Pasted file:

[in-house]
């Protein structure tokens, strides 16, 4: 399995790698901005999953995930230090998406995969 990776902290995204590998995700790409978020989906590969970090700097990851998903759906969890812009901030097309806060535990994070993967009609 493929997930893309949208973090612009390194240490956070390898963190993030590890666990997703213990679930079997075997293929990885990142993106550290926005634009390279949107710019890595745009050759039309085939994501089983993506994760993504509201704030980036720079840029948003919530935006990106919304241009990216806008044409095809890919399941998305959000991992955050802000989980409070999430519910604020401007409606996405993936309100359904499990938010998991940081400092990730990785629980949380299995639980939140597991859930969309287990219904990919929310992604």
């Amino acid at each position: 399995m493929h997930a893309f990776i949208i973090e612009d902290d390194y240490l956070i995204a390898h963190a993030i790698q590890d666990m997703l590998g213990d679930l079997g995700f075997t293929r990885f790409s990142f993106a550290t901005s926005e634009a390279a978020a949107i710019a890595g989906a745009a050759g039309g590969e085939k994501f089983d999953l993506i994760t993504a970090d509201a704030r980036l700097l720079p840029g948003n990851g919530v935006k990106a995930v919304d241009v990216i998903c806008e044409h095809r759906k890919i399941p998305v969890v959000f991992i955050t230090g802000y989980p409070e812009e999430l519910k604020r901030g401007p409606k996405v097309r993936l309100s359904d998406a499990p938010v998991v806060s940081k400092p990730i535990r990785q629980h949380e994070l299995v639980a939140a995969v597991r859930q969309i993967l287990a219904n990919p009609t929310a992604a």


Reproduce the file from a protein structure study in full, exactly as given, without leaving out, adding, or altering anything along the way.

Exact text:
[in-house]
């Protein structure tokens, strides 16, 4: 399995790698901005999953995930230090998406995969 990776902290995204590998995700790409978020989906590969970090700097990851998903759906969890812009901030097309806060535990994070993967009609 493929997930893309949208973090612009390194240490956070390898963190993030590890666990997703213990679930079997075997293929990885990142993106550290926005634009390279949107710019890595745009050759039309085939994501089983993506994760993504509201704030980036720079840029948003919530935006990106919304241009990216806008044409095809890919399941998305959000991992955050802000989980409070999430519910604020401007409606996405993936309100359904499990938010998991940081400092990730990785629980949380299995639980939140597991859930969309287990219904990919929310992604």
């Amino acid at each position: 399995m493929h997930a893309f990776i949208i973090e612009d902290d390194y240490l956070i995204a390898h963190a993030i790698q590890d666990m997703l590998g213990d679930l079997g995700f075997t293929r990885f790409s990142f993106a550290t901005s926005e634009a390279a978020a949107i710019a890595g989906a745009a050759g039309g590969e085939k994501f089983d999953l993506i994760t993504a970090d509201a704030r980036l700097l720079p840029g948003n990851g919530v935006k990106a995930v919304d241009v990216i998903c806008e044409h095809r759906k890919i399941p998305v969890v959000f991992i955050t230090g802000y989980p409070e812009e999430l519910k604020r901030g401007p409606k996405v097309r993936l309100s359904d998406a499990p938010v998991v806060s940081k400092p990730i535990r990785q629980h949380e994070l299995v639980a939140a995969v597991r859930q969309i993967l287990a219904n990919p009609t929310a992604a």